The Jury will then hear the merits of the case -- just like in a capital murder case -- and render a verdict.  Perhaps it will be an award -- perhaps the defendant will be found not liable at all.

If the Judge feels an award is too high based on the merits of the case he can reduce it.

If the defendant is still not satisfied he can frivolously appeal.

______________

So, no Sharon it does not come back to frivolous lawsuits.

quote:

Medical malpractice premiums charged by insurance companies do not correspond to increases or decreases in payouts, which have been steady for 30 years. Rather, premiums rise and fall in concert with the state of the economy. Medical Malpractice Insurance: Stable Losses/Unstable Rates, Americans for Insurance Reform (www.insurance-reform.org), under the direction of J. Robert Hunter (Director of Insurance for the Consumer Federation of America, former Federal Insurance Administrator and Texas Insurance Commissioner) October 10, 2002.

I dont like to hear insurance-company executives say its the tort system its self inflicted. Donald J. Zuk, Chief Executive of Scpie Holdings Inc., a leading malpractice insurer in California, Wall Street Journal, June 24, 2002.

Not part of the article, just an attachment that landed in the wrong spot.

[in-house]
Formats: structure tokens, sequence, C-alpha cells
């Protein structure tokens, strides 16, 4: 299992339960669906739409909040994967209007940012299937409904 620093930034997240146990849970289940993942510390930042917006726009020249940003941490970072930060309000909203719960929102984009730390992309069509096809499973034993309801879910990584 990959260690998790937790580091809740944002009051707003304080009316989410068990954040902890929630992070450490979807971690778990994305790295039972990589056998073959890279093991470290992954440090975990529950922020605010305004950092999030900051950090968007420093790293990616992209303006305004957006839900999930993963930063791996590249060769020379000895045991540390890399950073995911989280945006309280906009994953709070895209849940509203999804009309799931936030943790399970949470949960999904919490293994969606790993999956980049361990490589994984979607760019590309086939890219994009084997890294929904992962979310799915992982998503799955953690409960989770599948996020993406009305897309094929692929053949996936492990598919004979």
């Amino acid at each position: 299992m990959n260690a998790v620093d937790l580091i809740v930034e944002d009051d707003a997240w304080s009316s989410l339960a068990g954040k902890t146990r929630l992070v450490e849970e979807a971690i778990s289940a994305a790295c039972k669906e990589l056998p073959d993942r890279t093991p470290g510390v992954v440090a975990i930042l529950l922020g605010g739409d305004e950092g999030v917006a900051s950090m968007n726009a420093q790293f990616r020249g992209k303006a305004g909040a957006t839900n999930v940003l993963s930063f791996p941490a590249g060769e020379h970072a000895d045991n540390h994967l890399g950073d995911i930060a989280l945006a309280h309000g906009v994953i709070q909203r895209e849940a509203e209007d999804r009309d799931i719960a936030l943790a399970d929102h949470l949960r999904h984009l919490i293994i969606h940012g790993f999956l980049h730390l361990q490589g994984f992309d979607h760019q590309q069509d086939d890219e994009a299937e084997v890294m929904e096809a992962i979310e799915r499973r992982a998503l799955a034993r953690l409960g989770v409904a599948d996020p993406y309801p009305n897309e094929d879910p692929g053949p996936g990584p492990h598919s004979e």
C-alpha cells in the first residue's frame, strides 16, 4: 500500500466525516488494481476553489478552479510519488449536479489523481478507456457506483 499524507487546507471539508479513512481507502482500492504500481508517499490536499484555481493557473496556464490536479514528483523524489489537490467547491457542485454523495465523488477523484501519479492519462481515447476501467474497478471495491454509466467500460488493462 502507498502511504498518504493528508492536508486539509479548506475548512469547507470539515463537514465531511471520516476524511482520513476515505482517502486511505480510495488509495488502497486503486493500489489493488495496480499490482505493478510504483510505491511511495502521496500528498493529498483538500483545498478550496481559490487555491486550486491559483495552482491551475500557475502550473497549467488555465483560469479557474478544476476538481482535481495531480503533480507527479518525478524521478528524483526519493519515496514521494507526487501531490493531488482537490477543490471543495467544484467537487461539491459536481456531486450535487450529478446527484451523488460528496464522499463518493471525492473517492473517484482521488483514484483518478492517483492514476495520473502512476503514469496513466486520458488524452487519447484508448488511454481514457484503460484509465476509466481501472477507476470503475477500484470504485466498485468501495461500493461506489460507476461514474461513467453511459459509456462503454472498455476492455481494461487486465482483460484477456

The whole basis for the current debate before the nation is the Medical Injury Compensation Reform Act (MICRA) that was passed in California in 1975 that did impose a pain and suffering cap of $250k (which was a lot more money then).  The insurance companies would have you believe this (bad) law was the pill that fixed California's medmal premium problem.  (Why is it that when Big Tobacco says their products aren't addictive consumer's naturally distrust them -- but when Big Insurance says anything anybody would trust them at all?)

In actuality though -- malpractice premiums rose 175% over the subsequent ten years in California and then miraculously started going down in 1988.  This (according to the insurance companies) was because the California Supreme Court finally made a ruling on MICRA upholding it in 1985.  Aha!  You say?  No... they continued going up until 1988 -- what happened that very same year?  Ralph Nader put together a grass roots campaign to put prop 103 on the books which passed -- what did it do?

Created an elected, not appointed, insurance commissioner

-Forced insurers to justify their rate increases to the insurance commissioner

-Opened up insurance company books so regulators could determine if they needed rate increases

-Allowed citizens to challenge proposed rate increases

The insurance industry sponsored three alternate propositions that would cancel out Proposition 103. They funded an $80 million campaign to defeat 103.  The Proposition 103 people spent less than $3 million in their campaign. The average donation was $10.